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DRUG DESIGN (AN OVERVIEW

)

APPAJI B MANDHARE, Ph.D. TORRENT RESEARCH CENTRE (Gandhinagar, India) appajimandhare@torrentpharma.com

Drug Design & Discovery: Introduction

Drugs:
Natural sources Synthetic sources

Targets:

Discovering and Developing the „One Drug‟

Profile of Today’s Pharmaceutical Business

•Time to market: 10-12 years. By contrast, a chemist develops a new adhesive in 3 months! Why? (Biochemical, animal, human trials; scaleup; approvals from FDA, EPA, OSHA)

Pharmaceutical R&D
A Multi-Disciplinary Team
Administrative Support Analytical Chemistry Animal Health Anti-infective Disease Bacteriology

Behavioral Sciences Biochemistry Biology Biometrics Cardiology Cardiovascular Science Clinical Research
Communication Computer Science Cytogenetics Developmental Planning DNA Sequencing Diabetology Document Preparation Dosage Form Development Drug Absorption Drug Degradation Drug Delivery Electrical Engineering Electron Microscopy Electrophysiology Environmental Health & Safety Employee Resources

Endocrinology Enzymology Facilities Maintenance Fermentation Finance

Gastroenterology Graphic Design Histomorphology Intestinal Permeability Law Library Science

Mechanical Engineering Medicinal Chemistry Molecular Biology Molecular Genetics Molecular Models Natural Products Neurobiology Neurochemistry Neurology Neurophysiology Obesity

Oncology Organic Chemistry Pathology Peptide Chemistry Pharmacokinetics Pharmacology Photochemistry
Physical Chemistry Physiology Phytochemistry Planning Powder Flow Process Development Project Management Protein Chemistry Psychiatry Public Relations Pulmonary Physiology Radiochemistry Radiology Robotics Spectroscopy Statistics Sterile Manufacturing Tabletting Taxonomy Technical Information Toxicology Transdermal Drug Delivery Veterinary Science Virology X-ray Spectroscopy

Over 100 Different Disciplines Working Together

Formulation
Medical Services

Medicinal chemists today are facing a serious challenge because of the increased cost and enormous amount of time taken to discover a new drug, and also because of fierce competition amongst different drug companies

Drug Discovery & Development
Identify disease Drug Design - Molecular Modeling - Virtual Screening Find a drug effective against disease protein (2-5 years) Scale-up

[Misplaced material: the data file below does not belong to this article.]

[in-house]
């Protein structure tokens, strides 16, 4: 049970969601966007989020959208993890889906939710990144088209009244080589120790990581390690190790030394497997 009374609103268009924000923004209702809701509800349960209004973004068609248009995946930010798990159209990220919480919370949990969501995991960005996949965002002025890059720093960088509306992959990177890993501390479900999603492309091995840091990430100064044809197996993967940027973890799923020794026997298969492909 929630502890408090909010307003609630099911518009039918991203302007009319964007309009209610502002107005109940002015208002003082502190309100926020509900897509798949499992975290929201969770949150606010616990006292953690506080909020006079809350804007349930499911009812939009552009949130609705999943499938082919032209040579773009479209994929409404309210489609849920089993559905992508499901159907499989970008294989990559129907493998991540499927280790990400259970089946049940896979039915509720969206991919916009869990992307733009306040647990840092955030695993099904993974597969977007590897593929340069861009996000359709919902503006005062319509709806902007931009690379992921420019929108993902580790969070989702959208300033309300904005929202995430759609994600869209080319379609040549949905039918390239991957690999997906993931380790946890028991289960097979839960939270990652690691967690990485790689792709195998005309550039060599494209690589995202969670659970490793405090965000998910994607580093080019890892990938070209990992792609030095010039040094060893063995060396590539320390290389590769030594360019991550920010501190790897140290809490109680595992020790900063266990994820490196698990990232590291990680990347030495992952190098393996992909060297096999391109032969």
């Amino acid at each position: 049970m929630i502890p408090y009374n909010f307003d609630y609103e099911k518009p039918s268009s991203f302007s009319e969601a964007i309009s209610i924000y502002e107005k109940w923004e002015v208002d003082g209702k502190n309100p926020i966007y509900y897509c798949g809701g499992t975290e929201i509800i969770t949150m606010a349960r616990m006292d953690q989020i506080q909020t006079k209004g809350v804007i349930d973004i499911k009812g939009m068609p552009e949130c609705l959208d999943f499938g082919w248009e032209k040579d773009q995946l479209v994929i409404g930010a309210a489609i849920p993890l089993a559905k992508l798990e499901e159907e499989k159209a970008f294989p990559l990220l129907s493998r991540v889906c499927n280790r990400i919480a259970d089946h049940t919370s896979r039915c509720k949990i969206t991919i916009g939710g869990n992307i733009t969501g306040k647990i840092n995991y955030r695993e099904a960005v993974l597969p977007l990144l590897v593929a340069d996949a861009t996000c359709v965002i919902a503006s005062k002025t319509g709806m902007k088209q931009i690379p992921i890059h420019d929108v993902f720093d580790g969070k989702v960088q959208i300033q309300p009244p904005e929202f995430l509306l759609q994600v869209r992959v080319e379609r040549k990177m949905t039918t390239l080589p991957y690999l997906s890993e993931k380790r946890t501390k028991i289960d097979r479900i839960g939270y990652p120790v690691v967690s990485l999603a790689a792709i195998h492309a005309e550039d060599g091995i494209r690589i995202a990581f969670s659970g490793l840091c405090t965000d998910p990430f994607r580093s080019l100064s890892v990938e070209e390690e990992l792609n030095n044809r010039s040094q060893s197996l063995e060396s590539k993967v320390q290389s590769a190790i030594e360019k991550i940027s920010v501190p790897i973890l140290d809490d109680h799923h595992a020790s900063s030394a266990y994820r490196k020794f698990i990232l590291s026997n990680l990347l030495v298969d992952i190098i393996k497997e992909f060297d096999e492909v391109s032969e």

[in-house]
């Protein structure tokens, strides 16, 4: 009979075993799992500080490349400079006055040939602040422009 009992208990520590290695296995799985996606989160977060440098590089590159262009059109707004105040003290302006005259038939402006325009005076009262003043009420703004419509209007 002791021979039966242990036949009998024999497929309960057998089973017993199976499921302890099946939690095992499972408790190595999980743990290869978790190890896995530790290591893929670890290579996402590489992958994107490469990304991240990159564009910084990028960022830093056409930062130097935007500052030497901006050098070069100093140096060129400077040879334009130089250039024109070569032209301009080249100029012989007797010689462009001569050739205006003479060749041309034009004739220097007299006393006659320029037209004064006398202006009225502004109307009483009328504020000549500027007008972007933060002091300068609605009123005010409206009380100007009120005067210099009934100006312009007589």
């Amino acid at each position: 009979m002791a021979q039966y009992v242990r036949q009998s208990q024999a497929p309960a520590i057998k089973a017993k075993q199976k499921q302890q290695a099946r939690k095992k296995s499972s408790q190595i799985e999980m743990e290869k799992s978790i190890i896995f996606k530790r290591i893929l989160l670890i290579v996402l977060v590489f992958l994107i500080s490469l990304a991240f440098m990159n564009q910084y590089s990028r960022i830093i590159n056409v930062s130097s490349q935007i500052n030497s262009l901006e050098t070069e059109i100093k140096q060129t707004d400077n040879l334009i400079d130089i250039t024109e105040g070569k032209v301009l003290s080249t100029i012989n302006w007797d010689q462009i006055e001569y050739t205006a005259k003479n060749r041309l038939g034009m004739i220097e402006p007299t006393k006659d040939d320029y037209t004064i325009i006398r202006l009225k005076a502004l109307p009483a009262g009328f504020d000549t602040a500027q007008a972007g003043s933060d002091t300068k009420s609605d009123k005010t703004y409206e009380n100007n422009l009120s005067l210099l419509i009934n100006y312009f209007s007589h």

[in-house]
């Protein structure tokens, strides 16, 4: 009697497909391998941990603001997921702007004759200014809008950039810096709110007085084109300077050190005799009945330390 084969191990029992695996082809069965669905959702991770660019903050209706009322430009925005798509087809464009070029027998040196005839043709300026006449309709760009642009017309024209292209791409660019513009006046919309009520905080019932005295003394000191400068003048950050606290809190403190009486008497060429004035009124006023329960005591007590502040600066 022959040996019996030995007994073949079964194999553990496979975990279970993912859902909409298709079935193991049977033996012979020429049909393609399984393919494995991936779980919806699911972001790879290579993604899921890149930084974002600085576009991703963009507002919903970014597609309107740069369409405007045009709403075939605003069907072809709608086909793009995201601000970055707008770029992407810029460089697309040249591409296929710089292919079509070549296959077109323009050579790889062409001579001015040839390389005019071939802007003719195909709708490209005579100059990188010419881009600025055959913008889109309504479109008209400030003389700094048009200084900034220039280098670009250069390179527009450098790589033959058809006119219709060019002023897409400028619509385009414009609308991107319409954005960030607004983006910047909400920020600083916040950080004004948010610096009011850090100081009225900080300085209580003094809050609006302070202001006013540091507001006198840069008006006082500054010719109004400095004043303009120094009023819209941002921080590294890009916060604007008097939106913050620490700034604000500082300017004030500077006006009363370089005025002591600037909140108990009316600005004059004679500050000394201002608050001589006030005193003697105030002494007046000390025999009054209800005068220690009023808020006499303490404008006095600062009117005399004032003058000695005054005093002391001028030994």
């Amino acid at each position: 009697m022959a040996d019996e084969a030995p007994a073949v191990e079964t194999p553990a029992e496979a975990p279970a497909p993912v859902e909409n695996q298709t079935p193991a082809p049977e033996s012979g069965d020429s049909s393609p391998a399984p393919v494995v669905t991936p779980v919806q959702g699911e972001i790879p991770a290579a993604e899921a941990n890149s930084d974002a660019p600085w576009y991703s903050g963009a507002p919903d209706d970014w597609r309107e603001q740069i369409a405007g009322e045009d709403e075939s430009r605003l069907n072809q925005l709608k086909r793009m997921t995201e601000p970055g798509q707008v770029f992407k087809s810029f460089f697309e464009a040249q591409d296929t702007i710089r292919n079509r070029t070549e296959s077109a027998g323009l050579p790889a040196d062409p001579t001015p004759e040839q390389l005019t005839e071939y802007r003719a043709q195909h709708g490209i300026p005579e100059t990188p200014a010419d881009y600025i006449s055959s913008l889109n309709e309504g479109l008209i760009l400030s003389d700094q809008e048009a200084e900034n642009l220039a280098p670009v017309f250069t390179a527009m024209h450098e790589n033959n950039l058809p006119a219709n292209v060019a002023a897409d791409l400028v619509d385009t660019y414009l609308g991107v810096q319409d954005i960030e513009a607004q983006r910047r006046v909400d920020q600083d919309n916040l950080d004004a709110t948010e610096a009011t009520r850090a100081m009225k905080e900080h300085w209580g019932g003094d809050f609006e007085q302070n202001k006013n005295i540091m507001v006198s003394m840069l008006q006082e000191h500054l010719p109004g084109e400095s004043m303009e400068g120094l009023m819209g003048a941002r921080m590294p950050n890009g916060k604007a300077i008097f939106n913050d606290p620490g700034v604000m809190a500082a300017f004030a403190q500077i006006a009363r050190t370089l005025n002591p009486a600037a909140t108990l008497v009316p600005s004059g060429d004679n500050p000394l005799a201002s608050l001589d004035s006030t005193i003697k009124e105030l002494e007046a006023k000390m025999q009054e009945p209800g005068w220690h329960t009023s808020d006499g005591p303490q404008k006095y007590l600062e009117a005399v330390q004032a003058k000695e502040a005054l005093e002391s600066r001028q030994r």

Isolate protein involved in disease (2-5 years)

Preclinical testing (1-3 years)

Human clinical trials (2-10 years)

Formulation

FDA approval (2-3 years)

Technology is impacting this process
GENOMICS, PROTEOMICS & BIOPHARM.
Potentially producing many more targets and “personalized” targets

HIGH THROUGHPUT SCREENING
Identify disease Screening up to 100,000 compounds a day for activity against a target protein

VIRTUAL SCREENING
Isolate protein Using a computer to predict activity

COMBINATORIAL CHEMISTRY
Rapidly producing vast numbers of compounds Find drug

MOLECULAR MODELING
Computer graphics & models help improve activity

IN VITRO & IN SILICO ADME MODELS

Preclinical testing

Tissue and computer models begin to replace animal testing

History of Drug Discovery….
•1909 - First rational drug design. •Goal: safer syphilis treatment than Atoxyl. •Paul Erhlich and Sacachiro Hata wanted to maximize toxicity to pathogen and minimize toxicity to human (therapeutic index). •They found Salvarsan (which was replaced by penicillin in the 1940’s)
HO O As O H 2N Atoxyl Salvarsan Na+ ClH.H 2N HO As As NH2 .HCl OH

•1960 - First successful attempt to relate chemical structure to biological action quantitatively (QSAR = Quantitative structureactivity relationships). Hansch and Fujita

History of Drug Discovery
• Mid to late 20th century - understand disease states, biological structures, processes, drug transport, distribution, metabolism. Medicinal chemists use this knowledge to modify chemical structure to influence a drug’s activity, stability, etc. • procaine = local anaesthetic; Procainamide = antirhythmic

O H 2N OCH2CH2N(C2H5 )2 Procaine H 2N

O NHCH2CH 2N(C 2H5) 2 Procainamide

Drug Discovery overview
Approaches to drug discovery:

•Serendipity (luck)
•Chemical Modification

•Screening
•Rational

Serendipity “Chance favors the prepared mind”
1928 Fleming studied Staph, but contamination of plates with airborne mold. Noticed bacteria were lysed in the area of mold. A mold product inhibited the growth of bacteria: the antibiotic penicillin

Chemical Modifications
(A) Homolog Approach: Homologs of a lead prepared
R-(CH2)n-N Homologs (n=2,3,4,5.....)

(B) Molecular Disconnection /Simplification
N CH3 H3C NCH2CH=C HO O MORPHINE PENTAZOCINE CH2OCONH2 C C3H7 CH2OCONH2

MEPROBAMATE

(C) Molecular Addition
N-CH2-CH=CH2

(D) Isosteric Replacements
H2N COOH P.A.B.A. H2N SO2NH2

HO

O

SULFANILAMIDE

NALORPHINE

Chemical Modification….